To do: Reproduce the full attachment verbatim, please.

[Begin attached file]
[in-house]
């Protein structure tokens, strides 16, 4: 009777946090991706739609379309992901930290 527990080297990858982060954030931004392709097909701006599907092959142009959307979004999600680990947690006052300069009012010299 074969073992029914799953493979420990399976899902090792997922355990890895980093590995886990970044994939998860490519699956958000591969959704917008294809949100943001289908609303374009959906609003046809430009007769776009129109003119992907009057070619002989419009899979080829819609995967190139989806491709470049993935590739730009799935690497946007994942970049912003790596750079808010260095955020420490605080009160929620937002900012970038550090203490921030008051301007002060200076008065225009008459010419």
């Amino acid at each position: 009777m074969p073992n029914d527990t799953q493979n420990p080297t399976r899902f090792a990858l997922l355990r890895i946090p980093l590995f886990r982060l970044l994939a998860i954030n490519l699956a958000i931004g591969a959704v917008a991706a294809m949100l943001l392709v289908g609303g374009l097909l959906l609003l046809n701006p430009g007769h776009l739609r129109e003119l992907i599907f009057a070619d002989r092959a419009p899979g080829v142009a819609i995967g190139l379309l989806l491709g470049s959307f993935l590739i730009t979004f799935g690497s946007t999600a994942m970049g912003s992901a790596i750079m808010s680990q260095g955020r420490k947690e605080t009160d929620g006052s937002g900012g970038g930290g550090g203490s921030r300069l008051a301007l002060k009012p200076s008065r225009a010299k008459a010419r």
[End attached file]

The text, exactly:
[in-house]
């Protein structure tokens, strides 16, 4: 009777946090991706739609379309992901930290 527990080297990858982060954030931004392709097909701006599907092959142009959307979004999600680990947690006052300069009012010299 074969073992029914799953493979420990399976899902090792997922355990890895980093590995886990970044994939998860490519699956958000591969959704917008294809949100943001289908609303374009959906609003046809430009007769776009129109003119992907009057070619002989419009899979080829819609995967190139989806491709470049993935590739730009799935690497946007994942970049912003790596750079808010260095955020420490605080009160929620937002900012970038550090203490921030008051301007002060200076008065225009008459010419």
């Amino acid at each position: 009777m074969p073992n029914d527990t799953q493979n420990p080297t399976r899902f090792a990858l997922l355990r890895i946090p980093l590995f886990r982060l970044l994939a998860i954030n490519l699956a958000i931004g591969a959704v917008a991706a294809m949100l943001l392709v289908g609303g374009l097909l959906l609003l046809n701006p430009g007769h776009l739609r129109e003119l992907i599907f009057a070619d002989r092959a419009p899979g080829v142009a819609i995967g190139l379309l989806l491709g470049s959307f993935l590739i730009t979004f799935g690497s946007t999600a994942m970049g912003s992901a790596i750079m808010s680990q260095g955020r420490k947690e605080t009160d929620g006052s937002g900012g970038g930290g550090g203490s921030r300069l008051a301007l002060k009012p200076s008065r225009a010299k008459a010419r």